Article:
This module is the continuation of Algorithms 1, now focusing more on how things connect rather than introducing extraneous concepts. With that, it is aimed at all those who are familiar with the basics of the theory of algorithms (e.g., different design paradigms, the notion of complexity, lists, trees, hash tables, queues, heaps, searching and sorting) but tempted to broaden and deepen their understanding of the subject. The Devil is in the details, says the adage, so we will try to reveal the subtle interplay between theory and practice by looking at problems that are easy to implement yet illustrative to see in action. We will discuss these pearls together, enriching your technical palette to draw from. For its simplicity (at least at this level), our chosen programming language is Haskell. With that, we will also introduce some elements of functional algorithm design (e.g., currying, laziness). Though we will learn all the necessary instruments Haskell provides, we still don’t get down to the nitty-gritty of computer programming. Instead, we take a look at how issues in practice pave the way for theoretical findings.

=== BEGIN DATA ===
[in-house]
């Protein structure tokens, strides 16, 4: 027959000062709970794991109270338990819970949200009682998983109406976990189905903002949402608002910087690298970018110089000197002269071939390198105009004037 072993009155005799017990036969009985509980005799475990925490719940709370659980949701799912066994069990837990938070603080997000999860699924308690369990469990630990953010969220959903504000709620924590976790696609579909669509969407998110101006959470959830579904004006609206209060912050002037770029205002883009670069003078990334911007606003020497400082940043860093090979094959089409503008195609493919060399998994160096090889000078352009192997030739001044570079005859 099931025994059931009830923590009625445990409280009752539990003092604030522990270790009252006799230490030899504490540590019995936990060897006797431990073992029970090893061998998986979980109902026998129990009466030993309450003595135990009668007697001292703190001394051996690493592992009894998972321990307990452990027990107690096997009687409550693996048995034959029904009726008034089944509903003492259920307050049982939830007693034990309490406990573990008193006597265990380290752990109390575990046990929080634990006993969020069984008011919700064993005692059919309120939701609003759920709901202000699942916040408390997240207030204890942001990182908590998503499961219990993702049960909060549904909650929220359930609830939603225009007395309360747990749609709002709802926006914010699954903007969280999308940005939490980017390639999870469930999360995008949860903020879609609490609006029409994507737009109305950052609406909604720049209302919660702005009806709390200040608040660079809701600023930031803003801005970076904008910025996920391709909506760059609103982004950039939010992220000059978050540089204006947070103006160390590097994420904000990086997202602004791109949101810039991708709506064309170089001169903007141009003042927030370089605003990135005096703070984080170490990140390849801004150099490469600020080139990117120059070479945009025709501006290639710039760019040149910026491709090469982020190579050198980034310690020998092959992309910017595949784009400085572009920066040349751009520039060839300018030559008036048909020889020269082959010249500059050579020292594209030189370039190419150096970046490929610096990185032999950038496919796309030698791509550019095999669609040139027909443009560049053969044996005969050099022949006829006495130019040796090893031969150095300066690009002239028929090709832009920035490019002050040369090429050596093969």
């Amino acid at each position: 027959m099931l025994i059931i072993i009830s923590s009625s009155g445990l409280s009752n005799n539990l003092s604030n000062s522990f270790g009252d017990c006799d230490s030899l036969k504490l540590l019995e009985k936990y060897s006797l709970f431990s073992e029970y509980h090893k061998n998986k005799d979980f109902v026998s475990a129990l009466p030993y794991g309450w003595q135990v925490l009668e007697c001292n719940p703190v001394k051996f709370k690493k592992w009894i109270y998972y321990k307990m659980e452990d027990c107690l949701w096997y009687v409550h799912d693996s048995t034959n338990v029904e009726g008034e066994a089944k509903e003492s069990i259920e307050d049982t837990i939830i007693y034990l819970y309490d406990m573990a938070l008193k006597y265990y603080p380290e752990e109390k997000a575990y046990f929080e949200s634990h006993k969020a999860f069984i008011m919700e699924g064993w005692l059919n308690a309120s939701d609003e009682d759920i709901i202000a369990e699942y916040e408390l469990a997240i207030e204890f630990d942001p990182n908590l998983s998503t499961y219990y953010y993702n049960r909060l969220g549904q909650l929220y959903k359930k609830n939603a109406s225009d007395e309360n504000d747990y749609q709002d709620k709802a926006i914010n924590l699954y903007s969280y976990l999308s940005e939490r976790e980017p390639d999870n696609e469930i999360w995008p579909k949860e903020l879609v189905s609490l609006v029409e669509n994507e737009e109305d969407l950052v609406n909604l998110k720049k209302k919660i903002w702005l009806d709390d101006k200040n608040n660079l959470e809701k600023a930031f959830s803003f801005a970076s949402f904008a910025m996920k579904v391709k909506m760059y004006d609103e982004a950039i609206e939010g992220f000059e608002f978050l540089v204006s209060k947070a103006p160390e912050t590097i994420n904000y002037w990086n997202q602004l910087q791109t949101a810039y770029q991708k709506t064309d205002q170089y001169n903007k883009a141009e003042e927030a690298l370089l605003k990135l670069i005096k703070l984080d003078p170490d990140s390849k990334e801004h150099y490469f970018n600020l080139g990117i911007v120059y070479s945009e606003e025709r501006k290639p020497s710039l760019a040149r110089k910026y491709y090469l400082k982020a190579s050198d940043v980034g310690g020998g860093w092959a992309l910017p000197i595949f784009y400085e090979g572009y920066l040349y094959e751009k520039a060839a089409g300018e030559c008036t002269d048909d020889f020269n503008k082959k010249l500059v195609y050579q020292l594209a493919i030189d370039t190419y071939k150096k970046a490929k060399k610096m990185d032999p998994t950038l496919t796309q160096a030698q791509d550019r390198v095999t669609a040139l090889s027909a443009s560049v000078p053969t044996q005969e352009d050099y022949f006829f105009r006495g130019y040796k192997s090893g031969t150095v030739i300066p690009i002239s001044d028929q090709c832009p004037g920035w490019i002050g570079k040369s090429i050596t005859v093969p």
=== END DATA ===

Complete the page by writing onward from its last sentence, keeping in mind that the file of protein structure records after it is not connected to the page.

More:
Module Leader:Norbert Pintye